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Oil/Gas/Lease Question- Surface Lease


We have an old vertical well operating in Kay County Oklahoma on a 40 acre tract.  Another company sent us division orders to drill on the same piece of land and go over to the 40 acre tract adjoining ours owned by another party.  In the Release And Settlement Of Surface Damages Agreement, it states "Should the wells drilled on these surface location sites for Section 17 from this location site continue to produce after Section 8 wells cease to produce, the Operator agrees to pay landowner $15,000 as full compensation for the continued use of this surface location site for Section 17 wells.  Our unit is Section 8.
This raises 3 questions for me:
1.  Is $15,000 a fair compensation for damages?
2.  Is there any dispute since there is another well there with a different Oil Company?  We raised this to the Landman and he said they have an agreement with them. (Do I need it in writing?)
3.  If they do drill there is it not fair that I receive compensation from Section 17 production if Section 8 goes dry since the well is drilled from my land?  I thought it was hard to determine where the oil is coming from?
4.  What is the usual rate to negotiate? I do not yet have a contract.

Answers to your questions:
1. This is a fair amount if you feel it will adequately compensate you for the inconvenience (if any) of having oil field machinery and equipment using the surface of your tract for several weeks at  time, possibly more than once during the term of the surface lease. I do recommend, however, that you put a time limit on how long after the $15,000 is paid that they will continue to have permission to use the surface for their purposes. This will be a negotiating point, but I would start with offering 5 years for the extended term, and if they want more you can get the $15,000 raised based on the number of additional years they want in the term. It's all a matter of negotiations, but if you want the income you need to be careful not to shoo them away to start dealing with another tract owner adjacent to yours.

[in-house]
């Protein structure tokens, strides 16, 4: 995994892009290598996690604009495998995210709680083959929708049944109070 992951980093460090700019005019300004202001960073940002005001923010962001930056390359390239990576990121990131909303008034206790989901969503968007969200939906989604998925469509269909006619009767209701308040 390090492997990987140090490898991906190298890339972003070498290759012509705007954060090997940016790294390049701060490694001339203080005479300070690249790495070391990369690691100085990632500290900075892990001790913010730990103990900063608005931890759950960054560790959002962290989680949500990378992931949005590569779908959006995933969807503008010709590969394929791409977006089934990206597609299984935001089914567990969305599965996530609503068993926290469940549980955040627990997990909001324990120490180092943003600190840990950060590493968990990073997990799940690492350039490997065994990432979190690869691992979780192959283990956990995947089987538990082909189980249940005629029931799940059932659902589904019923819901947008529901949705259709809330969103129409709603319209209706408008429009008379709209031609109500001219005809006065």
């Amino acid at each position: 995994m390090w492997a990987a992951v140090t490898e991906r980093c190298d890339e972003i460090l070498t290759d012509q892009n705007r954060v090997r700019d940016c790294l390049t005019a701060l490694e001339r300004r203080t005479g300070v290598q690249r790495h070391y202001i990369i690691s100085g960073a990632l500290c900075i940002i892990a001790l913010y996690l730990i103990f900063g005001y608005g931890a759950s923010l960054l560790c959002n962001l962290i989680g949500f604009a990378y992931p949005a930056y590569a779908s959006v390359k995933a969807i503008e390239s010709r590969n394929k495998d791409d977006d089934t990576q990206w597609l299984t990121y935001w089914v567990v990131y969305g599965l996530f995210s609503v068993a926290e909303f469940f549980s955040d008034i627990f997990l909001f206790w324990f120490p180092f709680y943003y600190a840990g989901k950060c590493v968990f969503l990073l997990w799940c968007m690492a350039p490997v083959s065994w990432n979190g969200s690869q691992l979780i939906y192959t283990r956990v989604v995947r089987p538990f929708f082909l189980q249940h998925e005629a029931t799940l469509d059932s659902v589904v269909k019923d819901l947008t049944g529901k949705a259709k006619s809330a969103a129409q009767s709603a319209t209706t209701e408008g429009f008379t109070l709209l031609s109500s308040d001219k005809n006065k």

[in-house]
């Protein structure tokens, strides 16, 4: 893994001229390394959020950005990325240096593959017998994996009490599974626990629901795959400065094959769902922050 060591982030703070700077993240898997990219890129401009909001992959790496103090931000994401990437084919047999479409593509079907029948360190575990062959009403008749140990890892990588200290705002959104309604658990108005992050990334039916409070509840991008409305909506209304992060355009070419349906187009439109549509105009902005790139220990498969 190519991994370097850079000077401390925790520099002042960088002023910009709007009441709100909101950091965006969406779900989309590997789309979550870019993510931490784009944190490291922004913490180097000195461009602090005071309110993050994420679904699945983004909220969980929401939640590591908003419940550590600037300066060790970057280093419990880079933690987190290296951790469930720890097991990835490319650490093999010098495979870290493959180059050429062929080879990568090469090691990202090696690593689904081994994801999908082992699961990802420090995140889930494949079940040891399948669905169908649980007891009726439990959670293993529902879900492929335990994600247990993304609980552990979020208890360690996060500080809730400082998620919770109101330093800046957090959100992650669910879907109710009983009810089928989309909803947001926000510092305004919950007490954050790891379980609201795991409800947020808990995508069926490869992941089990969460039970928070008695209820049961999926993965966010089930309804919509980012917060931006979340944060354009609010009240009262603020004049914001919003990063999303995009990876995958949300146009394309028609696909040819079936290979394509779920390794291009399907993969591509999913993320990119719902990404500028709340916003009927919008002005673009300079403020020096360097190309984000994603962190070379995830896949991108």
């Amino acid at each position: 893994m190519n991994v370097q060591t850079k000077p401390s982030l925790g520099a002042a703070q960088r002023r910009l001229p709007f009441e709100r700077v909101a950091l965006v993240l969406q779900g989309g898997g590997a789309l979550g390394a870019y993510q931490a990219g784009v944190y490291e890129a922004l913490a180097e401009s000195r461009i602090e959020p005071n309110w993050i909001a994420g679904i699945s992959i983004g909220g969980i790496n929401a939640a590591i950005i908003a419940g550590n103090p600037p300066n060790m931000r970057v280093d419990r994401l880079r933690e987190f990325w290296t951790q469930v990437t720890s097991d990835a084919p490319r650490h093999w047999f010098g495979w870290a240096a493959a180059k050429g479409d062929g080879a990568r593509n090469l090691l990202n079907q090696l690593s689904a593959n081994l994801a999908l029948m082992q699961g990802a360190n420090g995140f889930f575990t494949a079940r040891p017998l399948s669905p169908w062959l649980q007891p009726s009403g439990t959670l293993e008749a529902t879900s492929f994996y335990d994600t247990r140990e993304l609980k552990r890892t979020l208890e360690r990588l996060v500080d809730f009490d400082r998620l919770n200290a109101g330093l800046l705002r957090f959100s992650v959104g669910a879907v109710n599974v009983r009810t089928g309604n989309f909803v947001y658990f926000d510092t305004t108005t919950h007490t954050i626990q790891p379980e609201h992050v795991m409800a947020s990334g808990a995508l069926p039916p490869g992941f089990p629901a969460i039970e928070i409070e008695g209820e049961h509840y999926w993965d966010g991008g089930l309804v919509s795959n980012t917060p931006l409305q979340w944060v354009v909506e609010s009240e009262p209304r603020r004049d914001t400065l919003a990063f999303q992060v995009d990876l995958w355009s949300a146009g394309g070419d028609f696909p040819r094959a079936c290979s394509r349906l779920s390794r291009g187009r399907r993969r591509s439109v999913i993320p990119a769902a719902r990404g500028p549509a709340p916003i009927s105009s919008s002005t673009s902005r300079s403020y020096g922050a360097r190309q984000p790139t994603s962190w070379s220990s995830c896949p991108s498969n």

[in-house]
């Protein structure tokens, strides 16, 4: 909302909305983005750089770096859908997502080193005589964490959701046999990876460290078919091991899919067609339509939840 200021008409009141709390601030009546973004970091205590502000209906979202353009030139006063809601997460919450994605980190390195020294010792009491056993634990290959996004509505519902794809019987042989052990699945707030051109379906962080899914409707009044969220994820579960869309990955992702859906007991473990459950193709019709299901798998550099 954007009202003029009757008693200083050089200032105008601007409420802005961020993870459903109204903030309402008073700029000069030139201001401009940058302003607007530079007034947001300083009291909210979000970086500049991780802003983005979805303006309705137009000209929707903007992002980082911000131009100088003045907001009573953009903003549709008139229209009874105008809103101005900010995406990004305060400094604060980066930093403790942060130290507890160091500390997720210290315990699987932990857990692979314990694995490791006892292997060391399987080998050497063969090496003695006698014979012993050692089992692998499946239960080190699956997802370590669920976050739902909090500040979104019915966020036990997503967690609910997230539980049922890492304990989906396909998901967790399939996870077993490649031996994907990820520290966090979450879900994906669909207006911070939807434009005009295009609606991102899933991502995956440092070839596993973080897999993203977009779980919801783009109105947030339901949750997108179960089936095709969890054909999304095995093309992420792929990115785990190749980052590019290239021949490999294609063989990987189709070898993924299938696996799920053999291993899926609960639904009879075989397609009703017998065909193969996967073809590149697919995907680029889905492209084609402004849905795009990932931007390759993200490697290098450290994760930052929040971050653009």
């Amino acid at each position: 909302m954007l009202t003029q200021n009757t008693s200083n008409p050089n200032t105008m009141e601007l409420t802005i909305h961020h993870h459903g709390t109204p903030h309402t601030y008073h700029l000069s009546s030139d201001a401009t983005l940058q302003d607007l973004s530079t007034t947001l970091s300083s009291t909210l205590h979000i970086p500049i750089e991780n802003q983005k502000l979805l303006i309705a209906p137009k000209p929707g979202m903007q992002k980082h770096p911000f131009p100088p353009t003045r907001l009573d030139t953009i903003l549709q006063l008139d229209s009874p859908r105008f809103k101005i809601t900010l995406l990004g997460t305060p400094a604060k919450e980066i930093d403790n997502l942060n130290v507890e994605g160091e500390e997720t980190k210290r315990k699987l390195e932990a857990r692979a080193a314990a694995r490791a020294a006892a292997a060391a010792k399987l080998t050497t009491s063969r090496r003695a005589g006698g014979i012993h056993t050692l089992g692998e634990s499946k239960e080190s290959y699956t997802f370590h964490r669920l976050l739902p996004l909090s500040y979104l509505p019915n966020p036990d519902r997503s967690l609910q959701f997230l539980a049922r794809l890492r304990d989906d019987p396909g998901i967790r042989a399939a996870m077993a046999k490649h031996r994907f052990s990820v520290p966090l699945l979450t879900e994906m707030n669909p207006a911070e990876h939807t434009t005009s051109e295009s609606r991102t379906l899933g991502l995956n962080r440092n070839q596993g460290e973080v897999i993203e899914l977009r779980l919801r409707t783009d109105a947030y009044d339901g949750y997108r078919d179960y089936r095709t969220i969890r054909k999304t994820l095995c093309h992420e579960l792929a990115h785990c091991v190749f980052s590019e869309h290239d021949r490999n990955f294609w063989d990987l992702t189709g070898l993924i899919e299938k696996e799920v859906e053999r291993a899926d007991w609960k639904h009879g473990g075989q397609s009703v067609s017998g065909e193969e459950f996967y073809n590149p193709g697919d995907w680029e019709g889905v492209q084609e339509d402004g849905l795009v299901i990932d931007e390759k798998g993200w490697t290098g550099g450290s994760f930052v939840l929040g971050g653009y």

2. There is no dispute. What the landman told you no doubt is true, and you don't need it in writing because your surface lease should have a clause in it to "hold you harmless" from any liability to third parties because of the actions of the Lessee (company taking the surface lease from you.) Make sure it has that clause in it.